Promises As Empty As A Fiberglass Tube

The city of Baltimore held a gun buy-back earlier this week.

They spent a bunch of money.

And the mayor thought she had something to crow about:

She did not.

It’s a spent tube from a military “AT-4” anti-tank weapon. I emphasize – spent. It’s been fired – so all it really is now is a fiberglass tube with some miscellaneous parts and hardware. The only thing it’ll ever launch is flowers – but only if you tip it up on end and fill it with dirt and seeds.

And they can be had for about half what the city of Baltimore paid for it – $500.

Fakes Like Us

Springsteen on Broadway – the Broadway hit just released on Netflix – is, as Kyle Smith describes it in National Review,

…a luminous performance, an unexpected new late-career peak. His persona may be fake but his artistry is sublime.

Let’s back up a moment and talk about that “fake persona” bit. It stems from the show’s big opening admission – in Bruce’s words:

“I made it all up,” he tells the audience in his new Netflix special Springsteen on Broadway. “Bruce Springsteen” the persona — all gritty working-class authenticity — is a creation. “I’ve never held an honest job in my entire life!” he says. “I’ve never done any hard labor. I’ve never worked 9 to 5. I’ve never worked five days a week. Until right now.”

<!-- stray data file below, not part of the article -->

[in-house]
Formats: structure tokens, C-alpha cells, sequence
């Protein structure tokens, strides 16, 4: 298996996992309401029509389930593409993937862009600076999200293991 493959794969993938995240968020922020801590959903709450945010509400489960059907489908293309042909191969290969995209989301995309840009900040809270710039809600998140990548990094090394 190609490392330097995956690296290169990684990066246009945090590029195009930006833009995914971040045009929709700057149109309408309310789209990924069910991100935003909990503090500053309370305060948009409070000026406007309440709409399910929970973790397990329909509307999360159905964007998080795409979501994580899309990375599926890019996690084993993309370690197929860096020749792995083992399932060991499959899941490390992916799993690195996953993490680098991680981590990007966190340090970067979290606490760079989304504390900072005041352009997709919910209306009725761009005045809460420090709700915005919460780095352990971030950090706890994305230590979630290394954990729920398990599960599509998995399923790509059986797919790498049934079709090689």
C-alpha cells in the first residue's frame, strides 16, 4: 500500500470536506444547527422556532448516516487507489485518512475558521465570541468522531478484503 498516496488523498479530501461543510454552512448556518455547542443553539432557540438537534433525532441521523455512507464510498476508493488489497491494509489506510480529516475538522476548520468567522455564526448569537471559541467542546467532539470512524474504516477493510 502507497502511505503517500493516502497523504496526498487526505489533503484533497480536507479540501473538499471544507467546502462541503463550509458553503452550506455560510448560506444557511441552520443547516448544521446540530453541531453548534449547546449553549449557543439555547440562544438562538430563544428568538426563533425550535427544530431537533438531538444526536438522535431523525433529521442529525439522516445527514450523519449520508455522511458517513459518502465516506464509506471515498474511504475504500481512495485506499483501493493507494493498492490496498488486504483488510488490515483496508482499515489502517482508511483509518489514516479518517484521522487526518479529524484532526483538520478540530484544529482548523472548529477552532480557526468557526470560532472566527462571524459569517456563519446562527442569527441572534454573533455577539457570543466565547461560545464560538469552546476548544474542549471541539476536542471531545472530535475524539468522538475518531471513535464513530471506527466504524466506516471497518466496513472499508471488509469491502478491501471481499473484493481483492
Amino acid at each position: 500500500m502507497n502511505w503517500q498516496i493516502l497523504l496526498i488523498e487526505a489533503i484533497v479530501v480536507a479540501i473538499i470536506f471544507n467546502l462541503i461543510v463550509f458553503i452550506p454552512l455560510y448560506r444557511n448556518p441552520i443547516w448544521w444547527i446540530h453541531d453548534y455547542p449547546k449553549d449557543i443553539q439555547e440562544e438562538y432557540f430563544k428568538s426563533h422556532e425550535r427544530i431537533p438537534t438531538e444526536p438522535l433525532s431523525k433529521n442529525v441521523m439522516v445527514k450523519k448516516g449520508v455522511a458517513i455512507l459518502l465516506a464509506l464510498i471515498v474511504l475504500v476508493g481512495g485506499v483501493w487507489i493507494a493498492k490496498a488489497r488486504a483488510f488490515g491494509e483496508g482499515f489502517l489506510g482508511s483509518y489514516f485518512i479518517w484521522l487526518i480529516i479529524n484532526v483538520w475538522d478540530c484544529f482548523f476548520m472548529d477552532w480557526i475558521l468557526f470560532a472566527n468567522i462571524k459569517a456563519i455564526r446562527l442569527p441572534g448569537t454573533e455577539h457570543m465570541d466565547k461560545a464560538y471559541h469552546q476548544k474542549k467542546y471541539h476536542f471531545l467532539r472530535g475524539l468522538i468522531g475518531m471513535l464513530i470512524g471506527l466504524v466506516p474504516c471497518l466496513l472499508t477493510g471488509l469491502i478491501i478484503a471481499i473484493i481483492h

To be fair, this surprises nobody who’s followed Bruuuuuce this past, um (counts quickly) 40 years or so – as Dave Marsh showed in his classic bio “Born to Run” back in the early ’80s, he pretty much eschewed everything but playing in bands and building a following.

News flash – to succeed at something, you gotta live it every day, as someone once said.

And that’s one of the lines about the whole evening that resonated with me the most – because there are times I feel like I “made it all up” too; I’ve never had any formal training for any of the careers I’ve had – or even for any of the things I do for fun. My UX career? Tech writing before it? Music? Blogging and talk radio (OK, I had some OJT when I was a kid, but beyond being a DJ, nothing)? I decided I was gonna do them, and started doing them. After 20 years as a UXer, I still feel like someone’s going to bust me as a fraud someday.

Anyway – it’s a great show, and I hope you get a chance to see it on Netflix.

(And for those whose response is “I won’t listen to Bruce, since he’s teh liberal” – well, yeah, but in his prime he was also America’s best *conservative* songwriter, which makes some peoples’ heads melt, but I’m right and they’re wrong)